b. : a unit of measure of the textural fineness of a halftone being the number of dots per linear inch

a coarse 65- screen newspaper cut

a fine 200- screen engraving


a. : a frame holding a metallic or textile netting used especially in a window or door to exclude insects

b. : screen cloth

12. : the surface upon which an image or pattern is produced in a television or radar receiver or in a similar apparatus

13. : an act or instance of screening in athletic contests

II. verb

( -ed/-ing/-s )

Etymology: Middle English screanen, from screne, n.

transitive verb


a. : to guard from injury or danger : shield from harm or punishment

the whole village was in a conspiracy to screen the bandits

b. : to protect from the attack of an enemy by means of an advance guard (as of fighter aircraft)


a. : to give shelter or protection (as from light or wind) to

screened his eyes with his hand

b. : to shut off by interposing something that resembles a screen

will perhaps try whether the magnetic power is not to be screened off — John Tyndall

was screened by army regulations which forbid his making political speeches — Time

c. : to separate (an opponent in a game) as if with a screen: as

(1) : to prevent (an opponent in basketball) from reaching a desired position without causing bodily contact

(2) : to prevent (an opponent in soccer) from having a clear view of the ball by standing or moving so as to conceal it

(3) : to cover (one's own server) in order to conceal the direction of the serve from opponents in volleyball

3. : to conceal from view or knowledge : hide

20 paces of thick falling snow screened the man from him — Morley Callaghan

works in a bookshop, her identity screened from the customers — Newsweek



(1) : to pass through a screen ; especially : to pass (as coal, gravel, or paper stock) through a screen in order to separate one part from another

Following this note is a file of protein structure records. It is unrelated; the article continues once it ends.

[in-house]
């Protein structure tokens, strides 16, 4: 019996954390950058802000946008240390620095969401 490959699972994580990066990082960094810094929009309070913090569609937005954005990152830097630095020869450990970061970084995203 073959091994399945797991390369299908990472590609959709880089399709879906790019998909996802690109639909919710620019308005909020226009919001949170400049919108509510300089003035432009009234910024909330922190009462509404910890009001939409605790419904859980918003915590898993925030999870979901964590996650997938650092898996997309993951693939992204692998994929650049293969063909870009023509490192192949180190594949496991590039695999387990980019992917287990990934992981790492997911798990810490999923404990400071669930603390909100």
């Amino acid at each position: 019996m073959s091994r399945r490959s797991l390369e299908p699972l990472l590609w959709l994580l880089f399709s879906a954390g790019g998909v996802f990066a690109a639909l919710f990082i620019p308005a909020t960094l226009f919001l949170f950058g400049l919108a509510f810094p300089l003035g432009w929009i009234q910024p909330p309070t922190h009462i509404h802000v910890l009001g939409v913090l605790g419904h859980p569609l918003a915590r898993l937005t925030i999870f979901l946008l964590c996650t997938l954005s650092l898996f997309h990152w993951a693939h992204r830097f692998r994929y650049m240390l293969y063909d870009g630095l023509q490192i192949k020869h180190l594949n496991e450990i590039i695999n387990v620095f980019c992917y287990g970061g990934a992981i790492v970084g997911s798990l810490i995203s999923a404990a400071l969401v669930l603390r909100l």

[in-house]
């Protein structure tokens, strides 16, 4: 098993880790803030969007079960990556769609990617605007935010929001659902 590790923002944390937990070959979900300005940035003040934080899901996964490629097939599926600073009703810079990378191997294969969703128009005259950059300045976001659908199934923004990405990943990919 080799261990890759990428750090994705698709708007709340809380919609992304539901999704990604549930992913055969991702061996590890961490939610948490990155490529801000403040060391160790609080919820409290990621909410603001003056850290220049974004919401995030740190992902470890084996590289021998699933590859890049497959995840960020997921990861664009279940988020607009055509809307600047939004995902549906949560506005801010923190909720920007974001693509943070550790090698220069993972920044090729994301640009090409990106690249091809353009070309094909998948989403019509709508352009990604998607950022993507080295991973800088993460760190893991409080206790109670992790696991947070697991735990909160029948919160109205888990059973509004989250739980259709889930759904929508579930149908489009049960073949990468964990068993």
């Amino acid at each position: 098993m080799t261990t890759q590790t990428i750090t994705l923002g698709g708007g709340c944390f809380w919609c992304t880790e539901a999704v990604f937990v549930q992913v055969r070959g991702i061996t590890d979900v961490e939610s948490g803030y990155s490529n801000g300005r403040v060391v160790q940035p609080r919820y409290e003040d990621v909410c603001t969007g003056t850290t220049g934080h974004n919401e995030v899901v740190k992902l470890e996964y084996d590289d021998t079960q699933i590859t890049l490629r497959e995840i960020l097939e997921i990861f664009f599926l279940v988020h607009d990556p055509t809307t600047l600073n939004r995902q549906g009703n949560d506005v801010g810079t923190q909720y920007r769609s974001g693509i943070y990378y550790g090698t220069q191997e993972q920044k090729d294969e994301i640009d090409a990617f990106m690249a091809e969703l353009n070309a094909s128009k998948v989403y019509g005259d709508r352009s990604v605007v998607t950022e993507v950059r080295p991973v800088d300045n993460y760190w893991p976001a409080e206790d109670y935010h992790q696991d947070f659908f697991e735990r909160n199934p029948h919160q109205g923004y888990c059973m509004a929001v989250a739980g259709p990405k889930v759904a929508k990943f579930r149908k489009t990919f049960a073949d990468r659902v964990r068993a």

(2) : to remove by or as if by a screen — usually used with out

moisture in the air screens out much of the solar heat radiation — Marston Bates


(1) : to examine usually methodically in order to make a separation into different groups

the students were screened before leaving their home countries, insuring that no one with false opinions or dangerous attitudes would get through — W.C.Booth

carefully screens all visa applications — Ralph de Toledano

industry will be screened again for the young, healthy, and dispensable — Newsweek

several antibiotics … have been screened for antituberculosis activity — J.F.Bohmfalk

(2) : to examine (an area) in order to remove whatever is undesirable

preceded the diplomats and screened, made sanitary and reasonably murderproof the area of the conference — H.S.Canby

(3) : to select by a screening process

the colonel had invited 5000 carefully screened leading citizens to sip punch — Time

(4) : to eliminate by or as if by a screening process

the committee should screen from the material received any items it deems unsuitable — Accounting Review

— usually used with out

even the best educated … are screened out socially by the policy of white supremacy — Margaret Mackay

(5) : to examine as a censor : censor

passed an ordinance creating a board of review to screen literature sold in the city — James Rorty

5. Britain : to post on a bulletin board


a. : to provide with a screen to keep out insects

b. : to provide (as an electronic device) with a screen to prevent agencies in one part of an apparatus from affecting other parts


a. : to project (as a motion-picture film) on a screen

exhibitors were required by law to screen a short with every feature — Helen Grayson

b. : to present in a motion picture

screened an abbreviated version of the book

was screened in the male leads of several westerns

8. : silk-screen

intransitive verb

: to appear on a motion-picture screen

he screens well

sounds a bit more silly and maudlin than it screens — Newsweek

Synonyms: see conceal

III. adjective

Etymology: screen (I)

1. : having a screen to keep out insects

screen door

screen porch

2. : of or relating to motion pictures

an actor who became famous as a screen star

the novel's screen potentialities — Publishers' Weekly

3. : silk-screen

IV. noun

: the information displayed on a computer screen at one time

Webster's New International English Dictionary.      Новый международный словарь английского языка Webster.